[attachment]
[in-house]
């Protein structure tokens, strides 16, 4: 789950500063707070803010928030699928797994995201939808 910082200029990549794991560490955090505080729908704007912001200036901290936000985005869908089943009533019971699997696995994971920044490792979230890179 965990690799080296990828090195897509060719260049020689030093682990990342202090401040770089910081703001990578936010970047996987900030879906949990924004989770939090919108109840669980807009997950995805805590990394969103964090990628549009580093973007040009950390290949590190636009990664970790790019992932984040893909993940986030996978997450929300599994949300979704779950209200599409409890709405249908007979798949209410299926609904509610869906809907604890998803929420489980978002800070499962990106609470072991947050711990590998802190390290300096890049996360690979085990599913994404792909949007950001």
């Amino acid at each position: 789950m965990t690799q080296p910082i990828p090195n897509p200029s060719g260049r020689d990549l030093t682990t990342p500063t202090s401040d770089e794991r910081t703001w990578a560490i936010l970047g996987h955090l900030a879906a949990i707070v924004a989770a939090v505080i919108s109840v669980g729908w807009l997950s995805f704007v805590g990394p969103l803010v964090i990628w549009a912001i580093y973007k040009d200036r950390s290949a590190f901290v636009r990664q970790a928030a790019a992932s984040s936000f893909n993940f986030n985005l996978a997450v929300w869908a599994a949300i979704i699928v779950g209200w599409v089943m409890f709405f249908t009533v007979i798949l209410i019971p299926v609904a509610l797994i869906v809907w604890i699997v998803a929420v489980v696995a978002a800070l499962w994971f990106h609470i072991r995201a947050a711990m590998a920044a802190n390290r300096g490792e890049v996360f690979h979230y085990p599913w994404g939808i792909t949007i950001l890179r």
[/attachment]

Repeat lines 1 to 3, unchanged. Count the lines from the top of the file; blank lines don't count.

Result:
[in-house]
């Protein structure tokens, strides 16, 4: 789950500063707070803010928030699928797994995201939808 910082200029990549794991560490955090505080729908704007912001200036901290936000985005869908089943009533019971699997696995994971920044490792979230890179 965990690799080296990828090195897509060719260049020689030093682990990342202090401040770089910081703001990578936010970047996987900030879906949990924004989770939090919108109840669980807009997950995805805590990394969103964090990628549009580093973007040009950390290949590190636009990664970790790019992932984040893909993940986030996978997450929300599994949300979704779950209200599409409890709405249908007979798949209410299926609904509610869906809907604890998803929420489980978002800070499962990106609470072991947050711990590998802190390290300096890049996360690979085990599913994404792909949007950001």
């Amino acid at each position: 789950m965990t690799q080296p910082i990828p090195n897509p200029s060719g260049r020689d990549l030093t682990t990342p500063t202090s401040d770089e794991r910081t703001w990578a560490i936010l970047g996987h955090l900030a879906a949990i707070v924004a989770a939090v505080i919108s109840v669980g729908w807009l997950s995805f704007v805590g990394p969103l803010v964090i990628w549009a912001i580093y973007k040009d200036r950390s290949a590190f901290v636009r990664q970790a928030a790019a992932s984040s936000f893909n993940f986030n985005l996978a997450v929300w869908a599994a949300i979704i699928v779950g209200w599409v089943m409890f709405f249908t009533v007979i798949l209410i019971p299926v609904a509610l797994i869906v809907w604890i699997v998803a929420v489980v696995a978002a800070l499962w994971f990106h609470i072991r995201a947050a711990m590998a920044a802190n390290r300096g490792e890049v996360f690979h979230y085990p599913w994404g939808i792909t949007i950001l890179r």